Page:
S&P 500 is now 1.1% above its 200-dMA.  I wouldn’t call this a trend break yet. Some would, though, since the index has remained above the 200-dMA for 2-days straight. The 200-dMA is still sloping down and others use that as a trend indicator.
Looking over the numbers a few things jump out: Breadth is falling; up-volume is falling; and Tick is falling, i.e. fewer last trades of the day are up. So these Market Internals are suggesting some down side ahead.
The general trend of the short-term Money Trend indicator remains down Thursday, suggesting downside ahead; but the signal is mixed since today’s reading was up. I continue to hold short positions mostly in SH and some in QID. So far, these trades aren’t working – at this point I will try minimize the damage.
(I am getting data from various sites. Some of the numbers are subject to minor revision so the previous day’s numbers may be slightly different than reported yesterday.)
The 10-day moving average of the percentage of stocks advancing (NYSE) is 58.3% Thursday vs. is 57.9% Wednesday. (A number above 50% is usually GOOD news for the markets.)
On a longer term, the 150-day moving average of advancing stocks rose to 50.6%. A value above 50% indicates an up-trend since slightly more stocks have advanced over the last 150-days. The McClellan Oscillator (a Breadth measure) rose and remained positive. (Tom McClellan wrote on his website that he considers the recent high values of the Oscillator to be too high and that they should be interpreted as bearish.)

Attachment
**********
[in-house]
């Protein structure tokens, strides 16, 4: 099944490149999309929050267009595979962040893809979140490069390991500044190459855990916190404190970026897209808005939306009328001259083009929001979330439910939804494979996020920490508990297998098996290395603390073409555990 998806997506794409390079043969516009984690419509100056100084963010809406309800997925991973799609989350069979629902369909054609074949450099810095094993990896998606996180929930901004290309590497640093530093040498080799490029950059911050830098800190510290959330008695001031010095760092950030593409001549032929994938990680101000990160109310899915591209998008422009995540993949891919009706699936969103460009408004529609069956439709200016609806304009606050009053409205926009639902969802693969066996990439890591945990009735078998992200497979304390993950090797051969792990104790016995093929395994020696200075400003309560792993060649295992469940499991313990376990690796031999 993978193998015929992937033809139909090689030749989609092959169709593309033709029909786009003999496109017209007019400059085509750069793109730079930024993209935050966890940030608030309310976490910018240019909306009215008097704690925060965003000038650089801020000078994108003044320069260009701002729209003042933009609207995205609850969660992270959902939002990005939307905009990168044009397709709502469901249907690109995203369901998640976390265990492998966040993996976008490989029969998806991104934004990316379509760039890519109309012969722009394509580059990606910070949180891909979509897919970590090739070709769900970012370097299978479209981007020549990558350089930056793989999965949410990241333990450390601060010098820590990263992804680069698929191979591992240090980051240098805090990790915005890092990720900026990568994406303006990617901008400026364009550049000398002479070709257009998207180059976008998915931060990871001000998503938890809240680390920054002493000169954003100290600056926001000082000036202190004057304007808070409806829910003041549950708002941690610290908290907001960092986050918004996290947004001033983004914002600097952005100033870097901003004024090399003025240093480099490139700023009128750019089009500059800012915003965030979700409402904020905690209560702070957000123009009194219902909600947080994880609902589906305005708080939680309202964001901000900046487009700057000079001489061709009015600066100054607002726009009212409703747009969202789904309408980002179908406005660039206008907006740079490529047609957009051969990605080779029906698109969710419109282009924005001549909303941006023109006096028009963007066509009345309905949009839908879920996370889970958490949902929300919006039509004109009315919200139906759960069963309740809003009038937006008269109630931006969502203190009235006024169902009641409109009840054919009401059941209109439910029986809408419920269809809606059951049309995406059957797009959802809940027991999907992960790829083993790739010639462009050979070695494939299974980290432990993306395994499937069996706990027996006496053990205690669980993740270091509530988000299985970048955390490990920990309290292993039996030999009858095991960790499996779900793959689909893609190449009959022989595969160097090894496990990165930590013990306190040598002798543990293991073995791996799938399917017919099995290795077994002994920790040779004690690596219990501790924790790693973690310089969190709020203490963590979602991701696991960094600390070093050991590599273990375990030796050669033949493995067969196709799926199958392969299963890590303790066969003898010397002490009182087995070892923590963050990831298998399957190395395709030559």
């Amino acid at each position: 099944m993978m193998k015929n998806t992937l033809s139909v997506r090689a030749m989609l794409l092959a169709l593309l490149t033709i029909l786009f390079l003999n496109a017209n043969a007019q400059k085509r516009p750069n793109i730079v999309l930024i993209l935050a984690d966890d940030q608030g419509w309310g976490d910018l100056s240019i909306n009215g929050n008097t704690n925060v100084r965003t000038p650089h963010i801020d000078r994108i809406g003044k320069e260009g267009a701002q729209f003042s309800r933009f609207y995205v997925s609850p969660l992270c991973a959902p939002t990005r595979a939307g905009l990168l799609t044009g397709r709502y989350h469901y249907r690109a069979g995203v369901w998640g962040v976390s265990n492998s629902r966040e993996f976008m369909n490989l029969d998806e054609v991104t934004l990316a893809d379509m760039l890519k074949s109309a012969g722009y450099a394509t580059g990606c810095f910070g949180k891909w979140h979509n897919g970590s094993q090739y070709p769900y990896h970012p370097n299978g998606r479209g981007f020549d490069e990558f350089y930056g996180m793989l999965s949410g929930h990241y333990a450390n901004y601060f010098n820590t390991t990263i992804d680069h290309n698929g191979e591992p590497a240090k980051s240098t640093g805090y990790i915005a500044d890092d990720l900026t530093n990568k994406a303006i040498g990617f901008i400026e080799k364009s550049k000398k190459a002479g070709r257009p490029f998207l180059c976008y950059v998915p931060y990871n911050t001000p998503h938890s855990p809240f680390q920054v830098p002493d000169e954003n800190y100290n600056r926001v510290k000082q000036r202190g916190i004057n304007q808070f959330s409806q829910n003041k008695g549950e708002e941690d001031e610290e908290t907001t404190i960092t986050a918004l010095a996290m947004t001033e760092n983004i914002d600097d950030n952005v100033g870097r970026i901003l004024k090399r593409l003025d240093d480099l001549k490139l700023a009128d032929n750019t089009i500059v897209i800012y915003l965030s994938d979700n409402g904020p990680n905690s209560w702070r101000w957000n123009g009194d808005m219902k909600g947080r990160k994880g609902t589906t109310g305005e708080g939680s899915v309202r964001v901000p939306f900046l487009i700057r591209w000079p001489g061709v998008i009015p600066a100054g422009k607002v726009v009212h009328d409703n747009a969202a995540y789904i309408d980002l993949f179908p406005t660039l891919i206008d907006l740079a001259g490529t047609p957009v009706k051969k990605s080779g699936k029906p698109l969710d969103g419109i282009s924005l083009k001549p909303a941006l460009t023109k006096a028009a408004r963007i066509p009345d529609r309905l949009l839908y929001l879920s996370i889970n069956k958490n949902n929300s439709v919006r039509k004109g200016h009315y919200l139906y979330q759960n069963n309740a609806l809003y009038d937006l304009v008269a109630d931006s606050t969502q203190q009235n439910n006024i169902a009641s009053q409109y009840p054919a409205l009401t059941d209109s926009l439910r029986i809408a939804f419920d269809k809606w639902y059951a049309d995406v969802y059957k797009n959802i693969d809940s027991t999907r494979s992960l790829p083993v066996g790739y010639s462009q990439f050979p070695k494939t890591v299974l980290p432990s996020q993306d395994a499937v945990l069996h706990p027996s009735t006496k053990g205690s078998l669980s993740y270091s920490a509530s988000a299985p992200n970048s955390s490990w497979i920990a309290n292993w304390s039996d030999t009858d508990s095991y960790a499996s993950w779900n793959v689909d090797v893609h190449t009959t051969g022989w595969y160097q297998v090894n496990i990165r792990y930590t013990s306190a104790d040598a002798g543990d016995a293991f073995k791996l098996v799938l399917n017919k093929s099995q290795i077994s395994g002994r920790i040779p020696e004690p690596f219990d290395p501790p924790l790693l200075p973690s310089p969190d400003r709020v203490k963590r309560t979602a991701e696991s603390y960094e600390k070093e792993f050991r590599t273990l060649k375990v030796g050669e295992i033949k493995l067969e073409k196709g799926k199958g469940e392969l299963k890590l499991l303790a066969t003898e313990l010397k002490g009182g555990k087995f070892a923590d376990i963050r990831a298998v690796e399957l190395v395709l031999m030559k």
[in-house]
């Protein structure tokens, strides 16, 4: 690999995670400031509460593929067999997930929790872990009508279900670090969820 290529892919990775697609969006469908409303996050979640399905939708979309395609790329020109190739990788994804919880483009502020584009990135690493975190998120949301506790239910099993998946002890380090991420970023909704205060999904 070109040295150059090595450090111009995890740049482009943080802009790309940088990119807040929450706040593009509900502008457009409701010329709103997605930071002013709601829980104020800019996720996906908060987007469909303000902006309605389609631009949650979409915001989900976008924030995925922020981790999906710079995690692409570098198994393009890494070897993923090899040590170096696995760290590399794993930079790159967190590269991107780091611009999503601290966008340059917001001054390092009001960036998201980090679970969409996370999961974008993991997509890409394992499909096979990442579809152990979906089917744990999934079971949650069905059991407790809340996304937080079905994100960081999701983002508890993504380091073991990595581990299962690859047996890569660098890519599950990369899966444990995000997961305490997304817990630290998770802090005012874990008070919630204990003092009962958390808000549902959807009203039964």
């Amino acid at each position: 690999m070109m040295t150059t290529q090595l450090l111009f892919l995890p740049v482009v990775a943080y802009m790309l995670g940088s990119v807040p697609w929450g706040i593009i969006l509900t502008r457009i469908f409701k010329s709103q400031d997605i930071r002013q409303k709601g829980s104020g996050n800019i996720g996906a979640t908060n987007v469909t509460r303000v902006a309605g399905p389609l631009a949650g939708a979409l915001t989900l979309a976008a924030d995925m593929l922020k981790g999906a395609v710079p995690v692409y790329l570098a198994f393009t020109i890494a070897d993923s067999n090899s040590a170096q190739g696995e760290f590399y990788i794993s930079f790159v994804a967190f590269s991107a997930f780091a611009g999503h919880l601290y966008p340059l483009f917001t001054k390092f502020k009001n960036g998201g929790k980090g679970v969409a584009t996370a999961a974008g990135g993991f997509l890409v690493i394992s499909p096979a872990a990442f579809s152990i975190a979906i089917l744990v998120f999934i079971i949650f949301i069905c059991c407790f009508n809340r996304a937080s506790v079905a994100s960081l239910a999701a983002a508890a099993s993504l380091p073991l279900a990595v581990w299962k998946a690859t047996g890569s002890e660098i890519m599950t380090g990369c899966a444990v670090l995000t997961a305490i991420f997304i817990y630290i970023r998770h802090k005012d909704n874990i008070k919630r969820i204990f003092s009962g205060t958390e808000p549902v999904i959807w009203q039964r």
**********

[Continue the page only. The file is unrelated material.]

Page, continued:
New-highs again outpaced New-lows. The spread (new-highs minus new-lows) was +162 Thursday. (It was +82 Wednesday.)   The 10-day moving average of the change in spread rose to +9. In other words, over the last 10-days, on average; the spread has INCREASED by 9 each day. Market Internals remained neutral on the markets. The new-high new low data looks like it is getting close to a turn-around. Up-volume continues to be problematic, even on an up day like today.

Market Internals are a decent trend-following analysis of current market action, but should not be used alone for short term trading. They are usually right, but they are often late.  They are most useful when they diverge from the Index.  In 2014, using these internals alone would have made a 9% return vs. 13% for the S&P 500 (in on Positive, out on Negative – no shorting).  Of course, few trend-following systems will do well in an extreme low-volatility, nearly straight-up year like 2014.
Thursday, Price, Volume & VIX were positive. Sentiment was neutral. The long-term NTSM indicator is BUY. I have not followed the guidance yet. My guess is still that the Index is topping out. We’ll see.

On 30 Dec I reduced my invested position in my retirement account to 30% invested in stocks thru an S&P 500 Index fund (“C”-fund in the TSP) and on 15 Jan I reduced stock allocation to zero in long-term accounts.
The S&P 500 peaked in Mid-May and has not been able to break higher in the past 10-months. That looks like a top to me. See “Why the Bull Market May be Dead” in my 14 December blog at…